By varying the arbitrary inner radius an equally varied range of areas can be encompassed by the shaded area.
A simple exercise with pencil and compass confirms this.
If the ends of the 10cm line are A & B , its mid point is D and the centre of the circles is C ;
a generalised formula for the shaded area might read : ( pi times the square of the inner radius CD times the angle ACD over 360) minus 5CD square cm.

If R and r are the larger and smaller circle radii, they form a right triangle with half of the 10 cm line. R^2 = r^2 + 5^2
So the orange area is (R^2 – r^2) pi which is (5^2) pi or 25 pi cm^2

25 pi cm

yup

The area is surely in cm^2.

Since the radius of the inner circle is arbitrary, make it zero, so the 10cm measurement is the orange circle’s diameter.

Now that IS a smart approach!

Wouldn’t that make it half of a 10cm diameter circle’s area, which is to say 25/2 pi cm^2?

In the other answers, it’s stated as 25pi, am I missing something?

That would make it half the area of a 10cm diameter circle, which would be 25/2 pi cm^2, but you state the answer as 25 pi. Am I missing something?

Nevermind, I WAS missing something.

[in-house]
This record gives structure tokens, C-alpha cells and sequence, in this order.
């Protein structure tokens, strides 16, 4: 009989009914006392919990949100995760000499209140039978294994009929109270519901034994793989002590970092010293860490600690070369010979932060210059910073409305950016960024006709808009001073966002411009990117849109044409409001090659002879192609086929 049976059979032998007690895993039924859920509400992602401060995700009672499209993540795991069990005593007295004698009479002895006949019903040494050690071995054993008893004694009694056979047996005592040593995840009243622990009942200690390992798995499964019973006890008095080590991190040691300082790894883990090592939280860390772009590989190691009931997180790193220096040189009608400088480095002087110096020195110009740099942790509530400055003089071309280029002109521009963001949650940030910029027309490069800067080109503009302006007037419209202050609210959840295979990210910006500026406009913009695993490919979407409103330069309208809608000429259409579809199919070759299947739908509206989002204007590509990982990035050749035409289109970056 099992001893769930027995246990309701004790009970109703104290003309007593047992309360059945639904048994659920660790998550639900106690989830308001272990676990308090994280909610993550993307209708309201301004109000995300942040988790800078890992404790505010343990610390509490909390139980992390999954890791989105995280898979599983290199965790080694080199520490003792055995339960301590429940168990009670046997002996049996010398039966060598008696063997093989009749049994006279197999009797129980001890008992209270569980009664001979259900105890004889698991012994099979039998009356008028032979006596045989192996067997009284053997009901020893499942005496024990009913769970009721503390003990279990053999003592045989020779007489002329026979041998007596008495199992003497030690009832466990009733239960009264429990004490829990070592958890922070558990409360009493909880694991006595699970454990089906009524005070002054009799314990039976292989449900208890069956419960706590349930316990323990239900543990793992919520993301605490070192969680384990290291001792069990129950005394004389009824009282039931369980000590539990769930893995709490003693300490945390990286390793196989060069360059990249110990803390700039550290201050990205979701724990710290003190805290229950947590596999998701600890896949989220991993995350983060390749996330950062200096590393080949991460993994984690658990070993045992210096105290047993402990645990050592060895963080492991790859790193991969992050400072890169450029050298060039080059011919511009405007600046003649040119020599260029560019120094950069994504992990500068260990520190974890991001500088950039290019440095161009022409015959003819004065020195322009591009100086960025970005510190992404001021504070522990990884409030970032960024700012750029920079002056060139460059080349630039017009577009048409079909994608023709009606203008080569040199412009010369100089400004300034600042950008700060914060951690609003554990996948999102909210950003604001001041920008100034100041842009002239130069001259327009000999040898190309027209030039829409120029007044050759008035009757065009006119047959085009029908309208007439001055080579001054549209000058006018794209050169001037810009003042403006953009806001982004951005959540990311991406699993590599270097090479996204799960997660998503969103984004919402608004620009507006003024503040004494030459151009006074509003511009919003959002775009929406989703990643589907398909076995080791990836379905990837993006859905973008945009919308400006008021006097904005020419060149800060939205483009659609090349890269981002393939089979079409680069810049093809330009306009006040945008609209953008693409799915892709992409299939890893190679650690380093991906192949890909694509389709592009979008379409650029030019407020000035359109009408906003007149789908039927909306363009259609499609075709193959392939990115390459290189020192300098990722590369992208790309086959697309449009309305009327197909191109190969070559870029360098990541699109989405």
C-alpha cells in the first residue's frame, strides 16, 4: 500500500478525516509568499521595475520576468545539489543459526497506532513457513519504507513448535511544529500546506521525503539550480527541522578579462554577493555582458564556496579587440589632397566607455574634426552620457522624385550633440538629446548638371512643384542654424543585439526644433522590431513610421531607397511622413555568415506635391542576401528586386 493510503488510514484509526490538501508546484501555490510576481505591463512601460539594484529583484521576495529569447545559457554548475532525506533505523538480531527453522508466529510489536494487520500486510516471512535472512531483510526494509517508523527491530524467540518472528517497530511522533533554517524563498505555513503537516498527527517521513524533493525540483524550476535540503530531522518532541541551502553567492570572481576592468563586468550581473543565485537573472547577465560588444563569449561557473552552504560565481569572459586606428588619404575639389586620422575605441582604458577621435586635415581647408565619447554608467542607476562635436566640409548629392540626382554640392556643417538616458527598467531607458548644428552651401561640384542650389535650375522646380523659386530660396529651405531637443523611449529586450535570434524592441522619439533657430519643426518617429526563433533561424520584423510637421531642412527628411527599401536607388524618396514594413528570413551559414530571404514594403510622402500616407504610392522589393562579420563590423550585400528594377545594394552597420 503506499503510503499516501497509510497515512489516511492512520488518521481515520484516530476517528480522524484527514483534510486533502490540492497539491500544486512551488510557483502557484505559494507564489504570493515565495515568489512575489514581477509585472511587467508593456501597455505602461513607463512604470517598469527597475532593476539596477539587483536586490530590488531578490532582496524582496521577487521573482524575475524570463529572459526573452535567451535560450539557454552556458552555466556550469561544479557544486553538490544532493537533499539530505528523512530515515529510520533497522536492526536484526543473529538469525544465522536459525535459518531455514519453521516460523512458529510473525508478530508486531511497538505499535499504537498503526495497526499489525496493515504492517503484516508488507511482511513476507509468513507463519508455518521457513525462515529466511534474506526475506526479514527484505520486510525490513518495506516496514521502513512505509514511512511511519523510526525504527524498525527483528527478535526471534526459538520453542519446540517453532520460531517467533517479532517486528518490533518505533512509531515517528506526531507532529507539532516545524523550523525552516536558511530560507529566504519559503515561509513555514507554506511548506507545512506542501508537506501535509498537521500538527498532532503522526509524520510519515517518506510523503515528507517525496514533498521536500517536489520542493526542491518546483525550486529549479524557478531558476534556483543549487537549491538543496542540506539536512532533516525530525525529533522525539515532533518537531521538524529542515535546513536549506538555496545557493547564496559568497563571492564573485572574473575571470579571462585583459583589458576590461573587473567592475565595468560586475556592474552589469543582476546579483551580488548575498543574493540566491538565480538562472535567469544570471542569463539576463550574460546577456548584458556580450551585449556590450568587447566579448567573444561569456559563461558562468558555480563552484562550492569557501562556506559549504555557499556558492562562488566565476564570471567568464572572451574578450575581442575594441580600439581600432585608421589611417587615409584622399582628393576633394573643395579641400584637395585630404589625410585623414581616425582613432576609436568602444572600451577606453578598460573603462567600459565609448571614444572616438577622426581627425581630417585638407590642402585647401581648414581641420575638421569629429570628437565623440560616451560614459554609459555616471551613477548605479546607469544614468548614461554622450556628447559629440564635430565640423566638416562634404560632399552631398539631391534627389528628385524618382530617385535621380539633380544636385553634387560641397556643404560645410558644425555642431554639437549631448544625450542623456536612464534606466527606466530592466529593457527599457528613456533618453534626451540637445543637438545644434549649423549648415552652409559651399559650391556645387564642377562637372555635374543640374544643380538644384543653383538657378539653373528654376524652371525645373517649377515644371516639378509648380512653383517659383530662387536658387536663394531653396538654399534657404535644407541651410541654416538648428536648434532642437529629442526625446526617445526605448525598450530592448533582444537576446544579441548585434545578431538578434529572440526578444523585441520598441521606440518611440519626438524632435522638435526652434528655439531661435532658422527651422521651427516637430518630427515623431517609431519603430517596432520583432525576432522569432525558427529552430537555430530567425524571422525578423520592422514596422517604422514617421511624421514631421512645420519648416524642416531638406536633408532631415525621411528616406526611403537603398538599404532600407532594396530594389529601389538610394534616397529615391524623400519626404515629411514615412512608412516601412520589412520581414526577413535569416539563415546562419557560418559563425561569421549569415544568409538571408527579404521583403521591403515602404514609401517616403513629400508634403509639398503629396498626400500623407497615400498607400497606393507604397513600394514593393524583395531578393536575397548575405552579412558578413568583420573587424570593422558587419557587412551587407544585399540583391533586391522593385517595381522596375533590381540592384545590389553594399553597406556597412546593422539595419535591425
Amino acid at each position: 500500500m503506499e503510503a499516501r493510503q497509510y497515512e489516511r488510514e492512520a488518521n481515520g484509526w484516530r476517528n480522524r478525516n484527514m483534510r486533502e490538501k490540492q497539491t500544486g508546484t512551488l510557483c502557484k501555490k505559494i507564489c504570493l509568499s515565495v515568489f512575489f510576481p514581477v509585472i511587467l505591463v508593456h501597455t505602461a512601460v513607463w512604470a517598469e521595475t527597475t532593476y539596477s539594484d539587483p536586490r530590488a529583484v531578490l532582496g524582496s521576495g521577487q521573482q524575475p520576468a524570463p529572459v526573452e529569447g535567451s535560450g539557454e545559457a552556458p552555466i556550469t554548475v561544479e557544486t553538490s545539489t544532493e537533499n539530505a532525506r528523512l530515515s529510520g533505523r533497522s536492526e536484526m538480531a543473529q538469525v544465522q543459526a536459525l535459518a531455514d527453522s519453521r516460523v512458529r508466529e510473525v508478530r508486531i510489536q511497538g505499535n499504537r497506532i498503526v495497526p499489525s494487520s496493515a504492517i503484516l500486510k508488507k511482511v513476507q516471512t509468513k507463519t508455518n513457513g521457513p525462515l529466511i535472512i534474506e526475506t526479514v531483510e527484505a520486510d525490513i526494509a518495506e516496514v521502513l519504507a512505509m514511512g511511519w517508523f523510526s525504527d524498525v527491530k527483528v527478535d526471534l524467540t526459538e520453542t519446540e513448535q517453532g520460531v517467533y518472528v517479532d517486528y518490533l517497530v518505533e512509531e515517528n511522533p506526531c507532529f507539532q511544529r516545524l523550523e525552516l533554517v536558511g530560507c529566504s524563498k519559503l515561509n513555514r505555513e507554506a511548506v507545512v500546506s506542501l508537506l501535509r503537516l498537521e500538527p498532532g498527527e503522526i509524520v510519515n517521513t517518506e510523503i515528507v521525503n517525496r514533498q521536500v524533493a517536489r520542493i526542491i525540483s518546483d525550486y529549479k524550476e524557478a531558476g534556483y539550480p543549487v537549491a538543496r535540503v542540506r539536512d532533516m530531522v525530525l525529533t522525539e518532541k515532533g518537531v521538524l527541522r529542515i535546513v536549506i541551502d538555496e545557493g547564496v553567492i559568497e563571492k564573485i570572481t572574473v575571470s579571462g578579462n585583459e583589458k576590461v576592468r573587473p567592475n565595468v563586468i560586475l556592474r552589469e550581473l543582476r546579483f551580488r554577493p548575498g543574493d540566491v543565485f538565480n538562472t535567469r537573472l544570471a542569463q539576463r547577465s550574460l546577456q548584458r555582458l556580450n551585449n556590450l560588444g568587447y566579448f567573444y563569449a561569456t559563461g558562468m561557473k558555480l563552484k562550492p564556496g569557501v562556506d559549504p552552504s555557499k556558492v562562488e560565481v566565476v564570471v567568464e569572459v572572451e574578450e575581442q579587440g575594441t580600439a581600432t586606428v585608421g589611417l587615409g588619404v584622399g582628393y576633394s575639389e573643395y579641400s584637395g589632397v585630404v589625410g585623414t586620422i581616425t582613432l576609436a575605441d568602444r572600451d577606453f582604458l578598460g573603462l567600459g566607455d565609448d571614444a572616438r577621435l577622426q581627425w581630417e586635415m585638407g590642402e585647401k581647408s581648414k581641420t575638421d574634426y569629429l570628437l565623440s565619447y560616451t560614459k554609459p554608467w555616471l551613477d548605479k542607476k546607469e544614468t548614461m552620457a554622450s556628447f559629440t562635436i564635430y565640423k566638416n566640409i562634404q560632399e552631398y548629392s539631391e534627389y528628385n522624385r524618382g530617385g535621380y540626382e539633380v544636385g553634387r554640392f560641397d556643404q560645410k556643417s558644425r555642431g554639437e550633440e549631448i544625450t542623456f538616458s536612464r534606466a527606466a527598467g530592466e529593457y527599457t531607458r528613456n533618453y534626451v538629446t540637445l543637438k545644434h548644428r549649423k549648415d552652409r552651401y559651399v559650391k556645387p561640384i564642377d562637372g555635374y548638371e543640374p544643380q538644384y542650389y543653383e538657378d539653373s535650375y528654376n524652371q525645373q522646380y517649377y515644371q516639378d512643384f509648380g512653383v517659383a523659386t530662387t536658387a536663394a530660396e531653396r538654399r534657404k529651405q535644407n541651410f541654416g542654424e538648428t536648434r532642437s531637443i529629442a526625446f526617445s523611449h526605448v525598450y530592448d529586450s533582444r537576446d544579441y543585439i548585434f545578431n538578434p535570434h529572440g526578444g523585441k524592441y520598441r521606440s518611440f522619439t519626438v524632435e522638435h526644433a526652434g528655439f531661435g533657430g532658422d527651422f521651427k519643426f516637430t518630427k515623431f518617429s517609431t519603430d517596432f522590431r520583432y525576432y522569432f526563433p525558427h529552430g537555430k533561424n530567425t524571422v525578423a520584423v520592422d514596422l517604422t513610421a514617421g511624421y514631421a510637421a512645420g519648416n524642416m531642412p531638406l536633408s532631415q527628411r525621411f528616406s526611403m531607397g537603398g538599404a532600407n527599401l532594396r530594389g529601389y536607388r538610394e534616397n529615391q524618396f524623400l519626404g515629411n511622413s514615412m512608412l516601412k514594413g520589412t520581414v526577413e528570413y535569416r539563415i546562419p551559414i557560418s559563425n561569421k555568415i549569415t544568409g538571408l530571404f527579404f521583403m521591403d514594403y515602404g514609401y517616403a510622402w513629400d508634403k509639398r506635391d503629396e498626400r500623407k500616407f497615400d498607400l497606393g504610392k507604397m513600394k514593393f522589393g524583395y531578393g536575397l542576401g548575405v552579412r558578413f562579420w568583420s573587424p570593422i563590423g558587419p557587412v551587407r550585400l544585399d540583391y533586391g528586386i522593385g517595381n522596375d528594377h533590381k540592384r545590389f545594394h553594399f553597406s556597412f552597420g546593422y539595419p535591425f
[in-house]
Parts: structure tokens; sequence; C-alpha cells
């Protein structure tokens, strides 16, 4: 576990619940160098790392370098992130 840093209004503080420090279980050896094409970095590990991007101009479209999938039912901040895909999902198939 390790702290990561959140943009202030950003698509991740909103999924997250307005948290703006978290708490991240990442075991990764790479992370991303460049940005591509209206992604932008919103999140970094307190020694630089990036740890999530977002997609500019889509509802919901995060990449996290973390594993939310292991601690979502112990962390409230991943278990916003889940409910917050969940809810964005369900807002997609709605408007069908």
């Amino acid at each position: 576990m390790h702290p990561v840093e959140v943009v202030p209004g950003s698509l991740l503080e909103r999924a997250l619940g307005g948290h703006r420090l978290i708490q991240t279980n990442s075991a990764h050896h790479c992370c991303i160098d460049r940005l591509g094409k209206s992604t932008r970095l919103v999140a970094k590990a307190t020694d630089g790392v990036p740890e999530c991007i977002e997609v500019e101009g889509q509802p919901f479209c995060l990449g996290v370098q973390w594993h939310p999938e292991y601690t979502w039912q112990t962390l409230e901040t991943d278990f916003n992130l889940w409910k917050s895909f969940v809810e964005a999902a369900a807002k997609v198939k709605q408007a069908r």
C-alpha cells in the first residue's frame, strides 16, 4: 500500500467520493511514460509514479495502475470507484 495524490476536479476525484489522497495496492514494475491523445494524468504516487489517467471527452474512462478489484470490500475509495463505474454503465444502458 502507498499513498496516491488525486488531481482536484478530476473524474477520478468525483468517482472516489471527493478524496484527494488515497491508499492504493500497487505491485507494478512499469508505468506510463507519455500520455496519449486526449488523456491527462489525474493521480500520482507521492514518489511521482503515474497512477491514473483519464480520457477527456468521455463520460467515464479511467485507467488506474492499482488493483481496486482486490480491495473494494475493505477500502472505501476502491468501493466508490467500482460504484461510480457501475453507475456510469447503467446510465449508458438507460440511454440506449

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Is the answer pi(10)^2?

25pi

25*pi

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By varying the arbitrary inner radius an equally varied range of areas can be encompassed by the shaded area.

A simple exercise with pencil and compass confirms this.

If the ends of the 10cm line are A & B , its mid point is D and the centre of the circles is C ;

a generalised formula for the shaded area might read : ( pi times the square of the inner radius CD times the angle ACD over 360) minus 5CD square cm.

Addendum to the above.

The angle ACD is found by Tan ACD = 5/AD

Sorry , I misled myself by seeking to find only the area of the arc above the 10cm line . I’m an idiot.

If R and r are the larger and smaller circle radii, they form a right triangle with half of the 10 cm line. R^2 = r^2 + 5^2

So the orange area is (R^2 – r^2) pi which is (5^2) pi or 25 pi cm^2